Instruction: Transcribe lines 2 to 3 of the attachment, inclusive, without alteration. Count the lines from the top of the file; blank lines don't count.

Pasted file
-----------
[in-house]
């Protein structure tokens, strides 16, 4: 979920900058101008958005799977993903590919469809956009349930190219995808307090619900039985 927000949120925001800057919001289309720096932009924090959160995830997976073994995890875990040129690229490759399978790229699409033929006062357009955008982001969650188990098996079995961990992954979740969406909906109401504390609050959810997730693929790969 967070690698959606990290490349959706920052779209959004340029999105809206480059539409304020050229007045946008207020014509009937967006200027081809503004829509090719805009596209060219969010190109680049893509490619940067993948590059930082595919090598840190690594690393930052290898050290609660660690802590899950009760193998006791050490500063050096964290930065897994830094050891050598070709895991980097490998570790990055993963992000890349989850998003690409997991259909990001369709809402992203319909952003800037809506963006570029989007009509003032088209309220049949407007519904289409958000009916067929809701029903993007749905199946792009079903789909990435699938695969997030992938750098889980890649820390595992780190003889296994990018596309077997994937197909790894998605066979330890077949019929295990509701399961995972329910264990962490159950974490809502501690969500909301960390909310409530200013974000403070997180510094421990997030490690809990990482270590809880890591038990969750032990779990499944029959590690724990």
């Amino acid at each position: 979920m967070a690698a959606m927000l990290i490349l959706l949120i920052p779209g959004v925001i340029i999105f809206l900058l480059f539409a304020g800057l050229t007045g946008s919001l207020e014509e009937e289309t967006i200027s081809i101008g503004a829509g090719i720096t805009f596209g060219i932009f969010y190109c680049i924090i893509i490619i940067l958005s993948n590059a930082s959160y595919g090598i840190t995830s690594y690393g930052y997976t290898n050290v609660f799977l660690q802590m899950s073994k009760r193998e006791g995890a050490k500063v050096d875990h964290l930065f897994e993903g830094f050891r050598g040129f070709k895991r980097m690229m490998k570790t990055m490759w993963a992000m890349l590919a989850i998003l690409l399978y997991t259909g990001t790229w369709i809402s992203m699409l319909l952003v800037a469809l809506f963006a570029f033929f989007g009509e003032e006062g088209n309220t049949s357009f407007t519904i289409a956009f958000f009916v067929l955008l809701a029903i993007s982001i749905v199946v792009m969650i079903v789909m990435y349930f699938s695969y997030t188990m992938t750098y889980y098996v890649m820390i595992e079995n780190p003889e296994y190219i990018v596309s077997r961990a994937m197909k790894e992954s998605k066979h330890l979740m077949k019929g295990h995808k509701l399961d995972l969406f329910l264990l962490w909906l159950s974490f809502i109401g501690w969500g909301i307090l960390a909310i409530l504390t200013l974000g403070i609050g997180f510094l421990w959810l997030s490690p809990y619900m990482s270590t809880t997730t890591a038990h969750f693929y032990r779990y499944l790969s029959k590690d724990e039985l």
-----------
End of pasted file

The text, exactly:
């Protein structure tokens, strides 16, 4: 979920900058101008958005799977993903590919469809956009349930190219995808307090619900039985 927000949120925001800057919001289309720096932009924090959160995830997976073994995890875990040129690229490759399978790229699409033929006062357009955008982001969650188990098996079995961990992954979740969406909906109401504390609050959810997730693929790969 967070690698959606990290490349959706920052779209959004340029999105809206480059539409304020050229007045946008207020014509009937967006200027081809503004829509090719805009596209060219969010190109680049893509490619940067993948590059930082595919090598840190690594690393930052290898050290609660660690802590899950009760193998006791050490500063050096964290930065897994830094050891050598070709895991980097490998570790990055993963992000890349989850998003690409997991259909990001369709809402992203319909952003800037809506963006570029989007009509003032088209309220049949407007519904289409958000009916067929809701029903993007749905199946792009079903789909990435699938695969997030992938750098889980890649820390595992780190003889296994990018596309077997994937197909790894998605066979330890077949019929295990509701399961995972329910264990962490159950974490809502501690969500909301960390909310409530200013974000403070997180510094421990997030490690809990990482270590809880890591038990969750032990779990499944029959590690724990």
């Amino acid at each position: 979920m967070a690698a959606m927000l990290i490349l959706l949120i920052p779209g959004v925001i340029i999105f809206l900058l480059f539409a304020g800057l050229t007045g946008s919001l207020e014509e009937e289309t967006i200027s081809i101008g503004a829509g090719i720096t805009f596209g060219i932009f969010y190109c680049i924090i893509i490619i940067l958005s993948n590059a930082s959160y595919g090598i840190t995830s690594y690393g930052y997976t290898n050290v609660f799977l660690q802590m899950s073994k009760r193998e006791g995890a050490k500063v050096d875990h964290l930065f897994e993903g830094f050891r050598g040129f070709k895991r980097m690229m490998k570790t990055m490759w993963a992000m890349l590919a989850i998003l690409l399978y997991t259909g990001t790229w369709i809402s992203m699409l319909l952003v800037a469809l809506f963006a570029f033929f989007g009509e003032e006062g088209n309220t049949s357009f407007t519904i289409a956009f958000f009916v067929l955008l809701a029903i993007s982001i749905v199946v792009m969650i079903v789909m990435y349930f699938s695969y997030t188990m992938t750098y889980y098996v890649m820390i595992e079995n780190p003889e296994y190219i990018v596309s077997r961990a994937m197909k790894e992954s998605k066979h330890l979740m077949k019929g295990h995808k509701l399961d995972l969406f329910l264990l962490w909906l159950s974490f809502i109401g501690w969500g909301i307090l960390a909310i409530l504390t200013l974000g403070i609050g997180f510094l421990w959810l997030s490690p809990y619900m990482s270590t809880t997730t890591a038990h969750f693929y032990r779990y499944l790969s029959k590690d724990e039985l």